A Cruel World: A Superintendent’s Daughter’s Account

by Lisa Buie

I always was picked dead last for kickball.

Sure, I was a lousy athlete, but so were a lot of classmates who still got chosen before me. My liability was far worse than being slow or clumsy.

I was the school superintendent's daughter.

If ever a group needed a formal support network, this is it.

Growing up is hard enough. For a superintendent's offspring, life can bring a degree of cruelty that only members born into this club can truly understand.

When I was 10, my father's job took us to Spartanburg County School District 3, a rural area tucked among the red clay hills of South Carolina. Composed mainly of crumbling, defunct textile mills, its principal communities were towns named Pacolet and Cowpens.

My mother was underwhelmed.

"You're making us move here?' the former French teacher said during her first tour. But it was the era of the submissive wife. Where men went, women followed, even if grudgingly. She pledged to make the best of it and figured life would get better once she made friends.

It was a disaster .

Isolated Life

In an area awash in natives and their cousins, we were the outsiders from out of state. In a place where religion usually meant Southern Baptist, we were United Methodist.

White kids used the "n” word with impunity. In the North Carolina school district I came from, that was considered a swear word.

Making things worse was the fact that I liked to study. My father was one of the few people around with a doctorate. My mother, an accomplished dancer, reveled in the arts.

That background isolated us from many of my peers, most of whose parents stopped short of college and who had no plans to attend themselves.

It made us outcasts.

So much so that when my father had to make critical decisions, whether it was enacting a teachers' dress code or deciding that a few snow flurries weren't enough to cancel school, my sisters and brother and I learned just what being the superintendent's children really meant.

It meant learning not to mind sitting alone at a lunch table. It meant having classmates abruptly toss books onto the nearest empty bus seat while we stood up front for what seemed an eternity, humiliated and wondering whether we'd ever find a place to sit.

It meant never running for student government more than once because people vandalized our campaign posters.

It meant hearing people say that the things that we did achieve (which had to be outside the control of any student body vote) were due to our father's job. It meant never getting in the slightest bit of trouble—not because school staffers showed us favoritism, but because we knew that embarrassing Dad at work carried a high price.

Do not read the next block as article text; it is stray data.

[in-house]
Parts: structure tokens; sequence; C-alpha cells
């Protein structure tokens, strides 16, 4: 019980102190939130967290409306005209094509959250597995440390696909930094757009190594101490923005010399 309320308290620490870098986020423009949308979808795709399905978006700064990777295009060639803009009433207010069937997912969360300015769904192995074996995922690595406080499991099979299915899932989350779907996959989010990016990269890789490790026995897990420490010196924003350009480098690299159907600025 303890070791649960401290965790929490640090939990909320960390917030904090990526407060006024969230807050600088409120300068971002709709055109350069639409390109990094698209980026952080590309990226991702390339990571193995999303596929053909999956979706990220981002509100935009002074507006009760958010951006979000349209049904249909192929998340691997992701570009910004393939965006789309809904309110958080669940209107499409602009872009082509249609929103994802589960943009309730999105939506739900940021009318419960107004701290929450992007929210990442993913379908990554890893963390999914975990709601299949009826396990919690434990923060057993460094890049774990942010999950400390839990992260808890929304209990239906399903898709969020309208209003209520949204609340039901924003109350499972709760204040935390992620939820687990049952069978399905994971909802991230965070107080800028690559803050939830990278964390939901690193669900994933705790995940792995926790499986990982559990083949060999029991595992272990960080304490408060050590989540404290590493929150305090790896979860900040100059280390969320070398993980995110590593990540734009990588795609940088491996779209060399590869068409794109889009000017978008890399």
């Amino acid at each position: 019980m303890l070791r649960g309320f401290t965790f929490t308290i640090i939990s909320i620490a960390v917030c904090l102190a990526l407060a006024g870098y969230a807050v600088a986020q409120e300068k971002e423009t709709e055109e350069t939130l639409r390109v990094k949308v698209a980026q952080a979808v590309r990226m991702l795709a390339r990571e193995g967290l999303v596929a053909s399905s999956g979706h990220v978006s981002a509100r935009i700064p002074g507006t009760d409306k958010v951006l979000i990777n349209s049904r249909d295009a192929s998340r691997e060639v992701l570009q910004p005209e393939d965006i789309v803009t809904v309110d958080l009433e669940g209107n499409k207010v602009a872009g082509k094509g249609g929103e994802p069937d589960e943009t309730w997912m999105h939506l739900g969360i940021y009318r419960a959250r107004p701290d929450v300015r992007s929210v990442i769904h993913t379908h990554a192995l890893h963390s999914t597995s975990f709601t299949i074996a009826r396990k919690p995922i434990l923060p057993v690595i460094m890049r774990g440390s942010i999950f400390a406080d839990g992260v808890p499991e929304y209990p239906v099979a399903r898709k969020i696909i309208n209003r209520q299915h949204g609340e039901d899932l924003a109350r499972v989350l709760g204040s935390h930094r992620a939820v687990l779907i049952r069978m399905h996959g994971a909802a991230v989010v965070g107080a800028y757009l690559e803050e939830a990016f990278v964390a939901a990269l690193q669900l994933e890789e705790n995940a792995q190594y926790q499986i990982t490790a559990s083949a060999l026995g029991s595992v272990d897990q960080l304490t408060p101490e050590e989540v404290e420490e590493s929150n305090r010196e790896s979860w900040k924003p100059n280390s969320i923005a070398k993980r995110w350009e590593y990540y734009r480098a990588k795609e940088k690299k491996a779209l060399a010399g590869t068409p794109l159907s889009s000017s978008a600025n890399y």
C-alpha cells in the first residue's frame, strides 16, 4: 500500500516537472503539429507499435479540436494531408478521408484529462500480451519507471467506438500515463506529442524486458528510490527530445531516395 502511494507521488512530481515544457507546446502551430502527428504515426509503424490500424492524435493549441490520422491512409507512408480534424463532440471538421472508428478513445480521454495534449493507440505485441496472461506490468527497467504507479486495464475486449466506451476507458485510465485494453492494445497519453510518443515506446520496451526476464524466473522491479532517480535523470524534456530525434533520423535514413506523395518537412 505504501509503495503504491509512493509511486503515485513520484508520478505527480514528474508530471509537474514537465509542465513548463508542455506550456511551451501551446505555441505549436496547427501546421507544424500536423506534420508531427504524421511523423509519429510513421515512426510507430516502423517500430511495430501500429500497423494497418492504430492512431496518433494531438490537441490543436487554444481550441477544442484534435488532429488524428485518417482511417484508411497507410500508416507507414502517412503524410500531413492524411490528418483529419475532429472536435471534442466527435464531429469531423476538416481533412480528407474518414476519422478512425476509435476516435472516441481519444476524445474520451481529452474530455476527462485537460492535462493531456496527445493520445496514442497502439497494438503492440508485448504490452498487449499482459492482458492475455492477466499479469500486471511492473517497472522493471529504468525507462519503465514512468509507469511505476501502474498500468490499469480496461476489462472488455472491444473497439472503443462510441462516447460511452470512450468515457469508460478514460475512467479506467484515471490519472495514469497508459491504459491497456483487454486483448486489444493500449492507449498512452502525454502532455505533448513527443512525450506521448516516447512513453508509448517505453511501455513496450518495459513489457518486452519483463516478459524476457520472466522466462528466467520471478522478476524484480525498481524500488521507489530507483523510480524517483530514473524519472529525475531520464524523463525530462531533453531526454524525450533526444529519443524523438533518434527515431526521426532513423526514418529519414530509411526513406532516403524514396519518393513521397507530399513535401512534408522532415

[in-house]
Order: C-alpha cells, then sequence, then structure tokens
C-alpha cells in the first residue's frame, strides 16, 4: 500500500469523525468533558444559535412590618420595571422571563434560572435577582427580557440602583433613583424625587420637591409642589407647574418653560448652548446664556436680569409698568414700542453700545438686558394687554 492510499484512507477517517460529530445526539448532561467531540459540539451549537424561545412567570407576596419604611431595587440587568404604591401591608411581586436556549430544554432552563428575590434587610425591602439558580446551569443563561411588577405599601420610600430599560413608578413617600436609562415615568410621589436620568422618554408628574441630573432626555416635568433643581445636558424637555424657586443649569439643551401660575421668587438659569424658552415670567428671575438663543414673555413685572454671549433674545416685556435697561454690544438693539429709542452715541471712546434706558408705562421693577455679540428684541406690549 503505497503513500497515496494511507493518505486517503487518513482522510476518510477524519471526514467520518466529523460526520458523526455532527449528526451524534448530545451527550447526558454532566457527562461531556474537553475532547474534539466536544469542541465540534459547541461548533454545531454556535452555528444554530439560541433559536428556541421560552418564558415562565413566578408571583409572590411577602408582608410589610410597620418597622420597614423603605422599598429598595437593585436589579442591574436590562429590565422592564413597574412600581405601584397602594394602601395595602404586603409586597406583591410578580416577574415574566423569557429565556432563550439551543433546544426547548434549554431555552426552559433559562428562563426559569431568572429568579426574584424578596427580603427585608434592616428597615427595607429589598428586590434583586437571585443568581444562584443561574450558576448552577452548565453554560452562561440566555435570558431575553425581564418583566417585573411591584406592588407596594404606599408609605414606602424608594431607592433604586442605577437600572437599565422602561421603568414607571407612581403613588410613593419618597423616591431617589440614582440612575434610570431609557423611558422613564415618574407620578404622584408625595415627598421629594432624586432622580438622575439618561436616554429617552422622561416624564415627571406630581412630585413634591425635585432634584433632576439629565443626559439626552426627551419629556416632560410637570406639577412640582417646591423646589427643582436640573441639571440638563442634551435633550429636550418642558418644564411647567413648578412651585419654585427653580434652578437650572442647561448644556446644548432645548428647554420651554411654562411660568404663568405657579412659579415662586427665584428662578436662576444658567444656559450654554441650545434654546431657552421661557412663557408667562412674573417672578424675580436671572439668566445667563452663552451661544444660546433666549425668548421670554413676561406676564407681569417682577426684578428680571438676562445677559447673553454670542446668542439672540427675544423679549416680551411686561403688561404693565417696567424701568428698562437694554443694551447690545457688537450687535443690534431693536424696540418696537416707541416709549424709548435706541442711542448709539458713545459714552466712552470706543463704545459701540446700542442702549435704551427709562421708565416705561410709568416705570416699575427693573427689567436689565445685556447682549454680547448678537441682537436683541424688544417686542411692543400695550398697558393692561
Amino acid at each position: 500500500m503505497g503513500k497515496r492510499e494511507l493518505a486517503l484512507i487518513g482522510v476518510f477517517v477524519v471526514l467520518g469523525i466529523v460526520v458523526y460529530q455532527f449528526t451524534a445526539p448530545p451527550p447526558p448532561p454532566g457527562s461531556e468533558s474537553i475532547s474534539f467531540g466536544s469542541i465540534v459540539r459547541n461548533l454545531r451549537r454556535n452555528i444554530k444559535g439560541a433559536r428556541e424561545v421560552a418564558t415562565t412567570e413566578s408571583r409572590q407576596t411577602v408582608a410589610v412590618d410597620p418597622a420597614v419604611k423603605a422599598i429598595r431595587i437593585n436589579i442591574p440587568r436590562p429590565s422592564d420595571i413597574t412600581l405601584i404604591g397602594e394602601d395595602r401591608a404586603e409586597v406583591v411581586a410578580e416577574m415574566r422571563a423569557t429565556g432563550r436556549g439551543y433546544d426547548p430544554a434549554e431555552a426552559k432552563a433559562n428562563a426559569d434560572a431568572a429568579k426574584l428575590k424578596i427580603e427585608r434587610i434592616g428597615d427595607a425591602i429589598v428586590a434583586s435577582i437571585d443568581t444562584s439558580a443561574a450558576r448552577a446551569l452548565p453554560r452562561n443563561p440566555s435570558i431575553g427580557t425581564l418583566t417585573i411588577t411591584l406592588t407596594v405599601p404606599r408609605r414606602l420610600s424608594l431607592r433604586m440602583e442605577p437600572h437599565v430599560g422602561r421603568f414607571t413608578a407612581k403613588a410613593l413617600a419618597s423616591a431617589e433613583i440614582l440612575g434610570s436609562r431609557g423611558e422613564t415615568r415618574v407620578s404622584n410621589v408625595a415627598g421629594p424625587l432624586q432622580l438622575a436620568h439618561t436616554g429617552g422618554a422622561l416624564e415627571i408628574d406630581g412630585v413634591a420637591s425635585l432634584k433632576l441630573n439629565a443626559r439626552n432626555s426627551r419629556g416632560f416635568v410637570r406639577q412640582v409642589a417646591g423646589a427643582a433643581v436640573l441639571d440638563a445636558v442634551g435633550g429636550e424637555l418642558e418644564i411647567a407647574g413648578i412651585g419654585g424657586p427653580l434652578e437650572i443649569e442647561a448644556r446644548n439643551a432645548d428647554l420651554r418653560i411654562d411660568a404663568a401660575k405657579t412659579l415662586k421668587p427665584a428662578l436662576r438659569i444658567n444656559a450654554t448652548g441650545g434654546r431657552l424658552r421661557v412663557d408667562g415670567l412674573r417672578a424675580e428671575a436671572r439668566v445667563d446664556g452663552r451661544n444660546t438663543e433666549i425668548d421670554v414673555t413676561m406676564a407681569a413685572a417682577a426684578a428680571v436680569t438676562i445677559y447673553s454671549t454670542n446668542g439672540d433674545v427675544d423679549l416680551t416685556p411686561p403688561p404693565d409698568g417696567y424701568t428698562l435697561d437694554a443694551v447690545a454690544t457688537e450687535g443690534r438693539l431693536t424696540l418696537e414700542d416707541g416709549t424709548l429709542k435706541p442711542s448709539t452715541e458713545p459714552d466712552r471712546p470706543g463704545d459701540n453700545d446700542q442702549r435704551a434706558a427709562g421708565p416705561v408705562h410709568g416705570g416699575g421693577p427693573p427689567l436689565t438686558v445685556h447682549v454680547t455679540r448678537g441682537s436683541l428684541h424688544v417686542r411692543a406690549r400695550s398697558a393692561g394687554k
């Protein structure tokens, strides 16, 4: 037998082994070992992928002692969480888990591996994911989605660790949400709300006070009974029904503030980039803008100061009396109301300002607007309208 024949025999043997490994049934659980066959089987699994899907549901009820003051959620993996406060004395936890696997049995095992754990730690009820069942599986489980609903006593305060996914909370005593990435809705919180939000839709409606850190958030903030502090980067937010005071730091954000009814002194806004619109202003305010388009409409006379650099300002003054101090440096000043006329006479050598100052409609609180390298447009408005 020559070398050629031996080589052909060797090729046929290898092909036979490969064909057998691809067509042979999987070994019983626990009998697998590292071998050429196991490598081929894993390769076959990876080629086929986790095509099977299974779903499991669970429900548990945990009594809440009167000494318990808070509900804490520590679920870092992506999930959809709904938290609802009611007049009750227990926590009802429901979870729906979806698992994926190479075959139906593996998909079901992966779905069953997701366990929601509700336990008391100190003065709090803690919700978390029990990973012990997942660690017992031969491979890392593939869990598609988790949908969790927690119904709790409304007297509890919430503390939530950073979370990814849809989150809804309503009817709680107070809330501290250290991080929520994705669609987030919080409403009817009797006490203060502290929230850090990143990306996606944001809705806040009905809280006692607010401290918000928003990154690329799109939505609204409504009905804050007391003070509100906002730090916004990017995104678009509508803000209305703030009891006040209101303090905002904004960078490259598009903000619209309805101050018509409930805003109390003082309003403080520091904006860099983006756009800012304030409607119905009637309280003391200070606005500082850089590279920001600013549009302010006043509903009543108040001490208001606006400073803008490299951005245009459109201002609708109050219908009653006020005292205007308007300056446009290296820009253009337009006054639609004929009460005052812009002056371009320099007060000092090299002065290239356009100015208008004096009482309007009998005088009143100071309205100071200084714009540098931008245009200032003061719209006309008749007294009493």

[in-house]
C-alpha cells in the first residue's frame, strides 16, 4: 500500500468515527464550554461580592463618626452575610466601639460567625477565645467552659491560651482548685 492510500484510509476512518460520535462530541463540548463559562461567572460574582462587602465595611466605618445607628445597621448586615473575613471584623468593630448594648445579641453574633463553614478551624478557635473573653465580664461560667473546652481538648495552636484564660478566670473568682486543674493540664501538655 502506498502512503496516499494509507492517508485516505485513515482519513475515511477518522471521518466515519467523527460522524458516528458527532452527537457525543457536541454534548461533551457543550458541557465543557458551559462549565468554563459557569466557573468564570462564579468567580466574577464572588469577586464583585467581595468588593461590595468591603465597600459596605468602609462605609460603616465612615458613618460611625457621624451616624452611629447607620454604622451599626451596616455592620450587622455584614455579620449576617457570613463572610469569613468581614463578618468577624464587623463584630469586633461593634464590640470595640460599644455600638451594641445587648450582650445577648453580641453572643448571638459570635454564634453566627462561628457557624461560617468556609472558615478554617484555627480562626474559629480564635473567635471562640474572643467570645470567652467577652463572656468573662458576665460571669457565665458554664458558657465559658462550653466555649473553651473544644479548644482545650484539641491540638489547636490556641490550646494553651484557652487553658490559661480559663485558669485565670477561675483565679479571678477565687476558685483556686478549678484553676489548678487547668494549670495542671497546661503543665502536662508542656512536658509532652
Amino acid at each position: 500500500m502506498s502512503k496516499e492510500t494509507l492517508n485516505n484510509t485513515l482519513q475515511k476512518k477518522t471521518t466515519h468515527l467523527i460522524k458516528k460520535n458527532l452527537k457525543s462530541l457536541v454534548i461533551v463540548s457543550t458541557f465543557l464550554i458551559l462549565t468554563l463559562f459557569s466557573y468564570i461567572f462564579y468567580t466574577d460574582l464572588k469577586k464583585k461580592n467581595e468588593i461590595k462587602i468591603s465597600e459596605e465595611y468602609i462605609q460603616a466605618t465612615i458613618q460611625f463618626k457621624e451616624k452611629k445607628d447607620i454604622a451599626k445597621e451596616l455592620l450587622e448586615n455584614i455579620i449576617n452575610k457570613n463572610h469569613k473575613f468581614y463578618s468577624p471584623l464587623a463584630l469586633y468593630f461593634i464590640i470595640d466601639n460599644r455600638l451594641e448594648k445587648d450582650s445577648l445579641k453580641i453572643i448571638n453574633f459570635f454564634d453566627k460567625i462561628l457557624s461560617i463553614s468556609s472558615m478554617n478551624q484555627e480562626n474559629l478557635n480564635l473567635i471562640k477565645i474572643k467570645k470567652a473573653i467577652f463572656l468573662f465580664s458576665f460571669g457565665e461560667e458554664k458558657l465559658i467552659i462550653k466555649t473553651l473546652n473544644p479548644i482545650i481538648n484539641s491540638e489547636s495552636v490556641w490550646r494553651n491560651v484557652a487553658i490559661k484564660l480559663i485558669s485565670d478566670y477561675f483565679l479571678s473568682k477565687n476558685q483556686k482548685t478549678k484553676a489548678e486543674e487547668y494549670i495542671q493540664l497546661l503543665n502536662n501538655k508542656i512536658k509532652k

Cruel Acts

Being the superintendent's child meant fighting tears when others flung profanities as we hurried to class or tried to eat at McDonald's.

For me, it meant having one high school classmate with the guts to ask me out suddenly start avoiding me when the ridicule became too much. It meant skipping senior prom and vowing to do the same someday for class reunions.

At home, it meant hearing the screaming voice on the other end of a phone threatening to "get' our father.

It meant waking up to exploded mailboxes and rutted front lawns. It meant having the huge plastic bull stolen from atop the Bi-Lo grocery store and placed in front of our house. It meant being too afraid to pray at the church altar; that would start rumors about what was "wrong' in our family. It meant feeling uncomfortable confiding in a teacher or counselor when we thought our parents didn't understand. After all, guess who their boss was?

It also meant getting to know the name of the state police officer who guarded us from the picketers outside our house when our father fired a popular band director and couldn't by law explain his reasons publicly. All the while, local television hacks circled like vultures, waiting to write his career obituary.

Relief At Last

As an oldest child, my pain multiplied as I helplessly watched the pattern of persecution repeated with my siblings. I wished I could do something, anything, to spare them.

No one in my family ever talked much about these things. My father, who spent 15 years in that superintendency, was away most of the time at school board meetings. It was the Deep South, still the era in which a man's success was measured by his breadwinning prowess. Any complaints would have been perceived as whiny and ungrateful.

I shed no tears as I took my high school diploma. I thought only of college and how I would no longer be forced to wear a label that all these years had felt like a giant "kick me' sign.

Today, I call college the high school I never had. Nearly everyone was from a different place. Classmates, at least most of them, wanted to learn. The dean's list was not the nerd's list. I edited the student newspaper. I knew what it was like to wear a sorority pin, to dress up for a formal. The man of my dreams was not ashamed to ask me out and, later, to be his wife.

For the first time in my life, I was not known and judged for being the superintendent's daughter.

I was just me.

And kickball didn't matter anymore.

Lisa Buie is a bureau editor for the St. Petersburg Times, 24038 State Road 54, Lutz, FL 33559. E-mail: loislane20012001@yahoo.com. Her father, James A. Buie, retired after 38 years in public education, including 20 years as a superintendent.